The Teach Children and Surf in Cape Town project in South Africa was a wonderful experience. I spent three weeks, which flew by, in Cape Town. I arrived in Cape Town on a Friday afternoon where I was greeted by some staff members and in a room before our nightly dinner. Saturday morning, as part of our welcome to Cape Town, the new volunteers attended a history walk in the heart of Cape Town.
The tour was very interesting as we learned about the past and present of Cape Town and were given a briefing on Apartheid and how it affected and still affects black families. This was important to know since the townships and settlements we would be volunteering in were a by-product of Apartheid.
On the weekends after orientation the volunteers have Saturday and Sunday off to do whatever activities they may like. On the Sunday of arrival I hiked the fascinating Table Mountain, which was one of the many beautiful scenic sites in South Africa.
Monday morning was the new volunteers’ orientation day. This was the day which we learned what was planned for us in the following weeks. Our coordinator Gail gave a great introduction on teaching in the classrooms such as the motor skills and subjects students should be exposed to, along with some dances or songs to engage in with the children. This was the day I found out I would be helping at Zusakhe Educare in Dunoon. My first two weeks were spent at Zusakhe in the mornings from 8:30-12. I helped with a classroom of two year olds. The two year olds did not speak much English, but they were always overjoyed and screamed “teacher” every morning I walked in. What I will remember most will be singing songs and doing dances with the kids. Their faces lit up every time I began singing “if you’re happy and you know it clap your hands,” and they clapped their hands excitedly. The children at Zusakhe, both the two year olds and older, enjoyed their time at school and appreciated small things like being able to color, blow bubbles or sing.
Since I was on the surf club, in the evenings after coming back from Zusakhe, I joined the other surf club volunteers and helped give surf, skate and swim lessons to kids from Dunoon who were around 8-14 years old. Often, this was time for us to try to get closer to the kids and learn about their life stories. On days when the weather was too bad for surf club activities, we played board games and even had a pizza cook-off between different teams.
On the third week the scheduled changed. The kids had a three-week winter break from school, so we began a holiday club. During holiday club, the kids got to do things they normally didn’t have the chance to like ice skate, play putt, hike Lion’s Head and go to a Cape Town museum. This week was nice because it gave volunteers the chance to really interact with the kids and learn about them.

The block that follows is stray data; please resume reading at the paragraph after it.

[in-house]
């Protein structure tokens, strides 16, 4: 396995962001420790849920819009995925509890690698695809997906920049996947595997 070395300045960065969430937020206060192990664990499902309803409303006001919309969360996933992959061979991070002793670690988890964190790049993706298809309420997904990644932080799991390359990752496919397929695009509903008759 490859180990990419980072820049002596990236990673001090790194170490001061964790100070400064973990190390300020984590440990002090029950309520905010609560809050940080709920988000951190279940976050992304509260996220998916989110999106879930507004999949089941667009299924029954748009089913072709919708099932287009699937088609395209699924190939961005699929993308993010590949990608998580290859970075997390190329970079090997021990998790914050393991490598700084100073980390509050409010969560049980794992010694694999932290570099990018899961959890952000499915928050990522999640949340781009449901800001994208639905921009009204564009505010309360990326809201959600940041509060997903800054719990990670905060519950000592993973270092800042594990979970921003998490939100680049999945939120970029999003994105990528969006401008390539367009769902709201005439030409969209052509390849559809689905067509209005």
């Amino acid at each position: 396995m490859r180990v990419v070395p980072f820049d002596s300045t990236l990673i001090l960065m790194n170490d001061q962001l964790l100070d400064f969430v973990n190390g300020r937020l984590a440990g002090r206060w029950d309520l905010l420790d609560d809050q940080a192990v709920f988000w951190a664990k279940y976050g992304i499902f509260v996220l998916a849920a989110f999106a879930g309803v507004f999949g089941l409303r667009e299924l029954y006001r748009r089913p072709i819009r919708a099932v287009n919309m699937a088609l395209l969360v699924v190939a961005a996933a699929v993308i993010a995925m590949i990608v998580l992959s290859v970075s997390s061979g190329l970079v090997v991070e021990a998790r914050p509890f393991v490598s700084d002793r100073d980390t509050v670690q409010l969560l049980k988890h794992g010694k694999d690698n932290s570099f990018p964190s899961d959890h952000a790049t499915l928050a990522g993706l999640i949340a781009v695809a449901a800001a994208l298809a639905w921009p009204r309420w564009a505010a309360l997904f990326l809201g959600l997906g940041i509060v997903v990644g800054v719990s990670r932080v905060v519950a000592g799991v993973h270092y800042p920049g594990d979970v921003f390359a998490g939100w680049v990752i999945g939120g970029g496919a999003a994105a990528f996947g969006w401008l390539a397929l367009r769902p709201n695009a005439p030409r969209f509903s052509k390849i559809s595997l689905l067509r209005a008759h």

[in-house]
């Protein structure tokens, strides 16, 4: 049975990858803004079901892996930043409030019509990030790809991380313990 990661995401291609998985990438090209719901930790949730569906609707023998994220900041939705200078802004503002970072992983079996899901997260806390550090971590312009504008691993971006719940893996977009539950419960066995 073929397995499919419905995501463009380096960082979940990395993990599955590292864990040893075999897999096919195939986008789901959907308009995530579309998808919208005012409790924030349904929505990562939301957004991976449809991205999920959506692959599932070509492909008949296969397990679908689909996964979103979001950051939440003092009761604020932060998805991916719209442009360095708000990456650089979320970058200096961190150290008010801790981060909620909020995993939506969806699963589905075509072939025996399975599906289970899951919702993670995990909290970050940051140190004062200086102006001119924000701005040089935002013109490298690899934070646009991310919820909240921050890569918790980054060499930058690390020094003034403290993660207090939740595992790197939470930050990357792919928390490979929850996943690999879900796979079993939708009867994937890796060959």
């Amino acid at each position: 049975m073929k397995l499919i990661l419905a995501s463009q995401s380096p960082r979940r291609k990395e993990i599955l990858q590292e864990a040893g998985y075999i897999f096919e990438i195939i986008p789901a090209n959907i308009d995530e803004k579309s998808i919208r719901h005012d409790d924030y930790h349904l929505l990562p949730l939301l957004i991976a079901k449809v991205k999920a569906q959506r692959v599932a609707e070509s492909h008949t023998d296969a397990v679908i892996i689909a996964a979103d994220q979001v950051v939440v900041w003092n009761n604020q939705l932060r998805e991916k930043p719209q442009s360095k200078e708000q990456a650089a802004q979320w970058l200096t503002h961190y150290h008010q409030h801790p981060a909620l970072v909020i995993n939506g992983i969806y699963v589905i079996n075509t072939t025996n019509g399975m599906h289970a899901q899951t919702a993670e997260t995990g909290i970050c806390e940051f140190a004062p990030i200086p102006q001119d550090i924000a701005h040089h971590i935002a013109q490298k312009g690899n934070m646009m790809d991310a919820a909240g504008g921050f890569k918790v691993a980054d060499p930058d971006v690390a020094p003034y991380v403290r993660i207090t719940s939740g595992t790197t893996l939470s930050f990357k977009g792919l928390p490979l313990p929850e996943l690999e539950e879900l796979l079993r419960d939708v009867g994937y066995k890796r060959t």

My volunteering experience was amazing, but to not mention the amazing experiences I had during the weekends would be crazy! On the second weekend, I headed with a few other volunteers I had become friends with to bungy jump off Bloukran’s Bride, the highest bungy in the world! That same weekend, on the way back home, we stopped at Knysna Elephant Park and spent time with the beautiful elephants at the park; we even had the chance to hand feed them or give them kisses. It was a weekend full of fun and building friendships. Many volunteers on the trip were from across Europe, which gave me a great chance to interact with them and talk about differences among the values and customs of our countries.
The following weekend, another volunteer and I headed to Gansbaai and Shark Alley to go shark cage diving with the Great Whites up close and personal. South Africa has the biggest population of Great Whites in the world, and we saw many of these intriguing creatures. Other parts of weekends were spent bonding and taking trips together to the V&A Waterfront Mall or Green Market Square which is full of handmade African items.
Teach Children and Surf in Cape Town is an experience I will never forget due to the amazing people and events I experienced. South Africa is different from third world African countries, like Tanzania, which I have visited. The culture shock was different, and hit closer to home. South Africa is a more developed nation with a diversity of people. I saw how Apartheid segregated communities by color, but even after Apartheid there is still much inequality in the country. For me, this trip inspired me not only to educate people in America about noticing hardships across the world and becoming educated about them, but it also inspired me to educate myself about similar hardships that many impoverished children within America face.